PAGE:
- The Washington Times - Saturday, February 1, 2003

The Washington Wizards are certain that leading scorer Jerry Stackhouse will be out at least until after the All-Star Game with the recurrence of a groin injury that already has caused him to miss four games.
What is less certain is the status of center Jahidi White.
"I don't know that he's going to be able to go all year I don't know as it stands right now [following offseason knee surgery]," Wizards coach Doug Collins said. "I would not bet on him right now being able to play at all this year. I just think that he's having a tough time getting his strength back in his leg where he can jump and move. His weight is down, he's been working hard. He just doesn't have any confidence in that leg, any power. When we practice, he's fouling all the time because he can't move."
The Wizards (22-25) are taking a patient stance with leading scorer (22.5) Stackhouse, because both the team and the player without ascribing blame believe he came back too soon. Stackhouse first felt pain in his left groin in a game against Golden State on Jan.10. The next night at New York, Stackhouse scored 22 points in an 89-84 win but aggravated the injury.
He missed the next four games, returned 11 days later to score 26 points and hand out nine assists against New Orleans, impressive numbers. But against Milwaukee on Thursday night, Stackhouse had none of the mobility or the explosion that he had exhibited much of the season. He played 22 minutes, scoring five points on two of 13 shooting before Collins pulled him.
"I'm going to just shut it down and hopefully come back after the break with another week off and be able to get it right," Stackhouse said. "I'm not going to rush it this time. I'm thinking another week without putting a lot of pressure on it. I don't want this to keep happening. This is a pain to have to get going again and then have to stop again. … I was just out there dragging against the Bucks. I'm not doing myself any good and I'm not doing my team any good."
The loss of Stackhouse is crucial. The Wizards have lost five of six and face a New Orleans team (24-22 before last night's New Jersey game) tonight that is, like the Wizards, jostling for postseason positioning.
"Jerry's the guy that we've been going to late in games," Collins said. "He was laboring, and I wasn't going to have him play any further. We've got two games before the All-Star break and then we've got a week off, so we'll have to see what happens. But sure, if you have Jerry on one side and Michael [Jordan] on the other it gives you a lot more options, no question about that."
The recipe for Stackhouse is rest, and hopefully he'll be able to return for the start of the Wizards' three-game West Coast trip beginning Feb.11 in Sacramento
With White things are a bit more dicey because his left knee has been slow to recover from the surgery. It didn't help that White was unable to do any conditioning for months while he was on the mend. His weight is believed to have gone as high as 310 pounds. However, White has worked diligently to take the weight off and now is much closer to his listed weight of 296.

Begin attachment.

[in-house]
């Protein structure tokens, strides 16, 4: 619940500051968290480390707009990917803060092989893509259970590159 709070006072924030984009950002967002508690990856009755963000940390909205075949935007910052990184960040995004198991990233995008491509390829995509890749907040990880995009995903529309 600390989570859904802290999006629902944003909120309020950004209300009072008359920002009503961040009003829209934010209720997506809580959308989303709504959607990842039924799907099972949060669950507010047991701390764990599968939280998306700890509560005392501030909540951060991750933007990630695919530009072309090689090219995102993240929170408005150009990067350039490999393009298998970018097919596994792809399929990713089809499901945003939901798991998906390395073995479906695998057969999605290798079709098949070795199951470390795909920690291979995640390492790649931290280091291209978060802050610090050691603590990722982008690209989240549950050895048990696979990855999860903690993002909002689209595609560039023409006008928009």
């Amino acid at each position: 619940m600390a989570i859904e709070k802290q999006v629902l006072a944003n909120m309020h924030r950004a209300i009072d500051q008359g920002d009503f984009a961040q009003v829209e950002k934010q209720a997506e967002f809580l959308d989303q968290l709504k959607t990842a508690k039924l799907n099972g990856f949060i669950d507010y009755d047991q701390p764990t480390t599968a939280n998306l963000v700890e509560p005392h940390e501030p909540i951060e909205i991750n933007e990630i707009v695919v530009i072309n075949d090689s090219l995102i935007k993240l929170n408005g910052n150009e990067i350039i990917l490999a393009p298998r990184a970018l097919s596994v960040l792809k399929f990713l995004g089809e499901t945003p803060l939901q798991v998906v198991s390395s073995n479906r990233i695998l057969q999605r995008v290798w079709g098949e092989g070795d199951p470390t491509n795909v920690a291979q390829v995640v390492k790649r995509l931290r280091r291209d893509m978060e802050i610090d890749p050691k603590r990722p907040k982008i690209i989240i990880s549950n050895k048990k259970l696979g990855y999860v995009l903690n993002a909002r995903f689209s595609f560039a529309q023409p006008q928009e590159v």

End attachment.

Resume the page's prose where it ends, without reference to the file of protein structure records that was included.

But even though the weight a problem he has had since before his college days at Georgetown has come off, White's athleticism has not responded.
"When Jahidi is right, what makes him a good player is that when he's at his best he's got good mobility and he's got good power where he can do some things and move across the lane," Collins said. "And when he can't do that he's undersized, he's only about 6-8, 6-9 max and so if he's not able to jump and move, then it's tough for him. And we miss him. We miss his toughness."
That was evident in Washington's loss at New Jersey earlier this week. New Jersey's Kenyon Martin bounded almost unimpeded through and over Washington's big men on his way to 19 points and 21 rebounds.
"Think Kenyon Martin thinks about it more when Jahidi is down there to give him a little contact?" Collins asked.
White is more optimistic than his coach. But he is not trying to rush it.
"I want to come back as soon as I can but I have to make sure I'm well," White said. "Sometimes my knee gets aggravated and I just have to rest it. Right now I'm still going through a healing process. I still have to get my leg stronger. I'm working hard at it but it's frustrating."
Collins said White's knee has been examined by specialists and that White is cleared to do just about everything. Structurally, it appears to be fine, and the Wizards don't believe White needs to be examined further.
"We've seen everything," Collins said. "It's just the strength and the mobility. We just don't know how quickly, if at all, it's going to come back."
Collins made it clear just how important a player like White is before the Wizards played at Milwaukee. White, Collins believes, is the only player on the roster who can do the dirty work inside and has the pure brawn to back it up.
Young big men Kwame Brown, Brendan Haywood and Etan Thomas simply don't have that mean streak in them to make the hard fouls on a regular basis. Christian Laettner has never done it, and Charles Oakley is simply too old.
If White isn't capable of doing those things with the Wizards, or if he is traded, Collins said finding that type of player will be the first order of business for himself; Michael Jordan, who is headed back upstairs at the end of this season; and general manager Wes Unseld.
"We need to get a high energy guy in here and a guy with some physical toughness who people are not sure they want to go in that lane against," Collins said. "Jahidi was that guy but he's been hurt all year. We miss that element."

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